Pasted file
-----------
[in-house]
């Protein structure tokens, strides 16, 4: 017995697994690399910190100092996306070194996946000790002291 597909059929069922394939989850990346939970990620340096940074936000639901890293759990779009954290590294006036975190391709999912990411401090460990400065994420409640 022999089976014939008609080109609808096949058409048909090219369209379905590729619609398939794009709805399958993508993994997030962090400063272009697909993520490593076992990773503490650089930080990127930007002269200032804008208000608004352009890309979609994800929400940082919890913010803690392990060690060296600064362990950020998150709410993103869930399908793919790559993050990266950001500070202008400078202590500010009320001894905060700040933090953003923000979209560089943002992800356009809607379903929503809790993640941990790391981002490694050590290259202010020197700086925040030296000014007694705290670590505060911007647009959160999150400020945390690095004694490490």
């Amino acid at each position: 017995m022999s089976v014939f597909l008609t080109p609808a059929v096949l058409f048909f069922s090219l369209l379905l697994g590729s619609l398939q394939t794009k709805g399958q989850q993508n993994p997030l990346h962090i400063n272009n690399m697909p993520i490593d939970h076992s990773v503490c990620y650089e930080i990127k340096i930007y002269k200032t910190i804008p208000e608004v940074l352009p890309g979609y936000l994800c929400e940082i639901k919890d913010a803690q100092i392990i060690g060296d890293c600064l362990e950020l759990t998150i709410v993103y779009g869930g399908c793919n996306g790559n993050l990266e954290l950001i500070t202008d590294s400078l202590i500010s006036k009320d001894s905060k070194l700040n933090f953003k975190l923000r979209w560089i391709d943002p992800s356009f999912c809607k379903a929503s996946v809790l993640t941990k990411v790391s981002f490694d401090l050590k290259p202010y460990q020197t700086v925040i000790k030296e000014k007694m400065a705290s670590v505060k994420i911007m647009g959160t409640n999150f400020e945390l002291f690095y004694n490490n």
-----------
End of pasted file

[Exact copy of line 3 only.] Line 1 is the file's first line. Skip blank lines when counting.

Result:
């Amino acid at each position: 017995m022999s089976v014939f597909l008609t080109p609808a059929v096949l058409f048909f069922s090219l369209l379905l697994g590729s619609l398939q394939t794009k709805g399958q989850q993508n993994p997030l990346h962090i400063n272009n690399m697909p993520i490593d939970h076992s990773v503490c990620y650089e930080i990127k340096i930007y002269k200032t910190i804008p208000e608004v940074l352009p890309g979609y936000l994800c929400e940082i639901k919890d913010a803690q100092i392990i060690g060296d890293c600064l362990e950020l759990t998150i709410v993103y779009g869930g399908c793919n996306g790559n993050l990266e954290l950001i500070t202008d590294s400078l202590i500010s006036k009320d001894s905060k070194l700040n933090f953003k975190l923000r979209w560089i391709d943002p992800s356009f999912c809607k379903a929503s996946v809790l993640t941990k990411v790391s981002f490694d401090l050590k290259p202010y460990q020197t700086v925040i000790k030296e000014k007694m400065a705290s670590v505060k994420i911007m647009g959160t409640n999150f400020e945390l002291f690095y004694n490490n």